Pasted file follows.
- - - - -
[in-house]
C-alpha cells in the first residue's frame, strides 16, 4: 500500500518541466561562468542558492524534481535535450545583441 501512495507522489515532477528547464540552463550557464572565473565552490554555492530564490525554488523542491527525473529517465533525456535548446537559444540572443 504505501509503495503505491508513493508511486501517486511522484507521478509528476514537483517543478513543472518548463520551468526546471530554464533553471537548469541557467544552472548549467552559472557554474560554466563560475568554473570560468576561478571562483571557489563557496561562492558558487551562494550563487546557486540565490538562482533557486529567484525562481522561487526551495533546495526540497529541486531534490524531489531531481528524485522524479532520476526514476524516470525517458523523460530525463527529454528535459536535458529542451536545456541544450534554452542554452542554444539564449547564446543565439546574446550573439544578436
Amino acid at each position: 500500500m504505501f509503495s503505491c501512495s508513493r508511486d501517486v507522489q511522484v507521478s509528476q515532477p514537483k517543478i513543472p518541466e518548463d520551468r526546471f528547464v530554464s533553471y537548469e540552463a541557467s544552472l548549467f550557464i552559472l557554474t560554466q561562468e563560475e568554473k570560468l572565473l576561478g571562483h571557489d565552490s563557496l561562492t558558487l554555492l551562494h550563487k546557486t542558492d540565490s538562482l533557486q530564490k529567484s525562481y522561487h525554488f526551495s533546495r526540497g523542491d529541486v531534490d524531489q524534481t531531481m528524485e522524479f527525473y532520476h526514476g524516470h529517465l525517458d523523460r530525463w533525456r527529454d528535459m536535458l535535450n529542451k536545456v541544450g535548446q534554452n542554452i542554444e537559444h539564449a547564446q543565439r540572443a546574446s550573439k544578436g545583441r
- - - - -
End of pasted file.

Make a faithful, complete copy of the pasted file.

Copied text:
[in-house]
C-alpha cells in the first residue's frame, strides 16, 4: 500500500518541466561562468542558492524534481535535450545583441 501512495507522489515532477528547464540552463550557464572565473565552490554555492530564490525554488523542491527525473529517465533525456535548446537559444540572443 504505501509503495503505491508513493508511486501517486511522484507521478509528476514537483517543478513543472518548463520551468526546471530554464533553471537548469541557467544552472548549467552559472557554474560554466563560475568554473570560468576561478571562483571557489563557496561562492558558487551562494550563487546557486540565490538562482533557486529567484525562481522561487526551495533546495526540497529541486531534490524531489531531481528524485522524479532520476526514476524516470525517458523523460530525463527529454528535459536535458529542451536545456541544450534554452542554452542554444539564449547564446543565439546574446550573439544578436
Amino acid at each position: 500500500m504505501f509503495s503505491c501512495s508513493r508511486d501517486v507522489q511522484v507521478s509528476q515532477p514537483k517543478i513543472p518541466e518548463d520551468r526546471f528547464v530554464s533553471y537548469e540552463a541557467s544552472l548549467f550557464i552559472l557554474t560554466q561562468e563560475e568554473k570560468l572565473l576561478g571562483h571557489d565552490s563557496l561562492t558558487l554555492l551562494h550563487k546557486t542558492d540565490s538562482l533557486q530564490k529567484s525562481y522561487h525554488f526551495s533546495r526540497g523542491d529541486v531534490d524531489q524534481t531531481m528524485e522524479f527525473y532520476h526514476g524516470h529517465l525517458d523523460r530525463w533525456r527529454d528535459m536535458l535535450n529542451k536545456v541544450g535548446q534554452n542554452i542554444e537559444h539564449a547564446q543565439r540572443a546574446s550573439k544578436g545583441r